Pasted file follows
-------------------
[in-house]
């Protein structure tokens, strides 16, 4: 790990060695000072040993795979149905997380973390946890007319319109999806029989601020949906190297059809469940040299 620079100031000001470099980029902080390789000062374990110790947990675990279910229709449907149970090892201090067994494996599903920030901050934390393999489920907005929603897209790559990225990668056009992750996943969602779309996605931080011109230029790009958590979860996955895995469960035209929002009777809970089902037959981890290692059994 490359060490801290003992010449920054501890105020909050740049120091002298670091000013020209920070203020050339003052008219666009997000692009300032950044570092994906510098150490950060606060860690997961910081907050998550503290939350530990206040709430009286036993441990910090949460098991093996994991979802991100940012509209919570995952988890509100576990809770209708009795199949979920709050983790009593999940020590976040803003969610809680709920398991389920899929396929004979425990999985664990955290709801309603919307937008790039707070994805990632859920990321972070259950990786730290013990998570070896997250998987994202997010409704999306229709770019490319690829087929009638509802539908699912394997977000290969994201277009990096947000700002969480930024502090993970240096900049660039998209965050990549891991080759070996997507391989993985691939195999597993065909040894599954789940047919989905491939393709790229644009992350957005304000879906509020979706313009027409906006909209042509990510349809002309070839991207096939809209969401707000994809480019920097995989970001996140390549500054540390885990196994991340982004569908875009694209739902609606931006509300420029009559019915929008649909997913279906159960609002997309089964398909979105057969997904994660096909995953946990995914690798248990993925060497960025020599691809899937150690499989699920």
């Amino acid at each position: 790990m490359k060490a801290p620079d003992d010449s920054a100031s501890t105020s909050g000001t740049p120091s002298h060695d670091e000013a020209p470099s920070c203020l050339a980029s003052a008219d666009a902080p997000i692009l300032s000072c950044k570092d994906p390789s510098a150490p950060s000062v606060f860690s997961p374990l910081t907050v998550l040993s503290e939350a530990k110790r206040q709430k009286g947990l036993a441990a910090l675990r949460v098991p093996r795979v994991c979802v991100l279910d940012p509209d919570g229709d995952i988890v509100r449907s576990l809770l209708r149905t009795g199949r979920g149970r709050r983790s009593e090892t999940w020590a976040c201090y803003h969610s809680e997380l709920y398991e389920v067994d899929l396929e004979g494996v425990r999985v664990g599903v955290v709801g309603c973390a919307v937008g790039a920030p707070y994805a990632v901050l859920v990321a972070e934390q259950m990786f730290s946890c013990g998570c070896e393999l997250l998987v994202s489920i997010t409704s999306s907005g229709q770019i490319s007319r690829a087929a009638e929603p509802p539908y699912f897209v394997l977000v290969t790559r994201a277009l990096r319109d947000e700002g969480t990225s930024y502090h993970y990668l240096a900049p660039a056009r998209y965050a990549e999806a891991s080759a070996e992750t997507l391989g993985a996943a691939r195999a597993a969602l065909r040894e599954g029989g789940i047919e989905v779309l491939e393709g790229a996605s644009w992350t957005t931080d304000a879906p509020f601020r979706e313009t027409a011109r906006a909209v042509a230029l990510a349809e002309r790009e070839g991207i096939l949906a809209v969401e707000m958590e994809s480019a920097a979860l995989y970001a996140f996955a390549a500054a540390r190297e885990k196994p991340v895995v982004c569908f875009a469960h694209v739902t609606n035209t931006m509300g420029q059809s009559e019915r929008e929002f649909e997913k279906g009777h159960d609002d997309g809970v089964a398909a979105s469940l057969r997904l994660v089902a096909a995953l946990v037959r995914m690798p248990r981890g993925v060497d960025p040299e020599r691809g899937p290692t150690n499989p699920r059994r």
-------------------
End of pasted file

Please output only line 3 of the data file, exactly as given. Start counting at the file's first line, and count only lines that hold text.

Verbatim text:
């Amino acid at each position: 790990m490359k060490a801290p620079d003992d010449s920054a100031s501890t105020s909050g000001t740049p120091s002298h060695d670091e000013a020209p470099s920070c203020l050339a980029s003052a008219d666009a902080p997000i692009l300032s000072c950044k570092d994906p390789s510098a150490p950060s000062v606060f860690s997961p374990l910081t907050v998550l040993s503290e939350a530990k110790r206040q709430k009286g947990l036993a441990a910090l675990r949460v098991p093996r795979v994991c979802v991100l279910d940012p509209d919570g229709d995952i988890v509100r449907s576990l809770l209708r149905t009795g199949r979920g149970r709050r983790s009593e090892t999940w020590a976040c201090y803003h969610s809680e997380l709920y398991e389920v067994d899929l396929e004979g494996v425990r999985v664990g599903v955290v709801g309603c973390a919307v937008g790039a920030p707070y994805a990632v901050l859920v990321a972070e934390q259950m990786f730290s946890c013990g998570c070896e393999l997250l998987v994202s489920i997010t409704s999306s907005g229709q770019i490319s007319r690829a087929a009638e929603p509802p539908y699912f897209v394997l977000v290969t790559r994201a277009l990096r319109d947000e700002g969480t990225s930024y502090h993970y990668l240096a900049p660039a056009r998209y965050a990549e999806a891991s080759a070996e992750t997507l391989g993985a996943a691939r195999a597993a969602l065909r040894e599954g029989g789940i047919e989905v779309l491939e393709g790229a996605s644009w992350t957005t931080d304000a879906p509020f601020r979706e313009t027409a011109r906006a909209v042509a230029l990510a349809e002309r790009e070839g991207i096939l949906a809209v969401e707000m958590e994809s480019a920097a979860l995989y970001a996140f996955a390549a500054a540390r190297e885990k196994p991340v895995v982004c569908f875009a469960h694209v739902t609606n035209t931006m509300g420029q059809s009559e019915r929008e929002f649909e997913k279906g009777h159960d609002d997309g809970v089964a398909a979105s469940l057969r997904l994660v089902a096909a995953l946990v037959r995914m690798p248990r981890g993925v060497d960025p040299e020599r691809g899937p290692t150690n499989p699920r059994r």